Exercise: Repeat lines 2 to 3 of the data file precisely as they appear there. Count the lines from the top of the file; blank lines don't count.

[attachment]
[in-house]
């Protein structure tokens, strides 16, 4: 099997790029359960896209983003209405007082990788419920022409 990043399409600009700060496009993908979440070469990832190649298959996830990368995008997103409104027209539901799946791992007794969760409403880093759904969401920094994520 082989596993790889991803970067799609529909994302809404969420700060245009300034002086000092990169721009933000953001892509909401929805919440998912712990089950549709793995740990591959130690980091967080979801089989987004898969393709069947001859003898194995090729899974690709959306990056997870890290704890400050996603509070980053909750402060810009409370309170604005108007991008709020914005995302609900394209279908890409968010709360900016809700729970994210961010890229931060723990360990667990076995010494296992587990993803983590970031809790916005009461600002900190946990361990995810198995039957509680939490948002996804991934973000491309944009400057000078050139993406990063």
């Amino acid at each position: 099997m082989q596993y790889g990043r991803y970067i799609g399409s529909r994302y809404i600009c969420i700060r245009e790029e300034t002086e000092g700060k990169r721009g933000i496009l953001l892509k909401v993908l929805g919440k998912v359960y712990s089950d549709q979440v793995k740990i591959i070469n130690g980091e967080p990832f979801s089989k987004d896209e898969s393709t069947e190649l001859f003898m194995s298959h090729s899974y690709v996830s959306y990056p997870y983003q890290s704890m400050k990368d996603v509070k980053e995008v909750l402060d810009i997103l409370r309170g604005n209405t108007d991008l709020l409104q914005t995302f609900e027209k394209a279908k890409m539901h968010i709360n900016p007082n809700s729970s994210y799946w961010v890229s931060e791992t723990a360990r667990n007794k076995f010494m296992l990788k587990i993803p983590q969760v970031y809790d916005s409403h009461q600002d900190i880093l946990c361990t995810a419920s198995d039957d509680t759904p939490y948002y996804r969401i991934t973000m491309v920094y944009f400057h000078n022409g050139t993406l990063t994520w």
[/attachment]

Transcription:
């Protein structure tokens, strides 16, 4: 099997790029359960896209983003209405007082990788419920022409 990043399409600009700060496009993908979440070469990832190649298959996830990368995008997103409104027209539901799946791992007794969760409403880093759904969401920094994520 082989596993790889991803970067799609529909994302809404969420700060245009300034002086000092990169721009933000953001892509909401929805919440998912712990089950549709793995740990591959130690980091967080979801089989987004898969393709069947001859003898194995090729899974690709959306990056997870890290704890400050996603509070980053909750402060810009409370309170604005108007991008709020914005995302609900394209279908890409968010709360900016809700729970994210961010890229931060723990360990667990076995010494296992587990993803983590970031809790916005009461600002900190946990361990995810198995039957509680939490948002996804991934973000491309944009400057000078050139993406990063």
């Amino acid at each position: 099997m082989q596993y790889g990043r991803y970067i799609g399409s529909r994302y809404i600009c969420i700060r245009e790029e300034t002086e000092g700060k990169r721009g933000i496009l953001l892509k909401v993908l929805g919440k998912v359960y712990s089950d549709q979440v793995k740990i591959i070469n130690g980091e967080p990832f979801s089989k987004d896209e898969s393709t069947e190649l001859f003898m194995s298959h090729s899974y690709v996830s959306y990056p997870y983003q890290s704890m400050k990368d996603v509070k980053e995008v909750l402060d810009i997103l409370r309170g604005n209405t108007d991008l709020l409104q914005t995302f609900e027209k394209a279908k890409m539901h968010i709360n900016p007082n809700s729970s994210y799946w961010v890229s931060e791992t723990a360990r667990n007794k076995f010494m296992l990788k587990i993803p983590q969760v970031y809790d916005s409403h009461q600002d900190i880093l946990c361990t995810a419920s198995d039957d509680t759904p939490y948002y996804r969401i991934t973000m491309v920094y944009f400057h000078n022409g050139t993406l990063t994520w």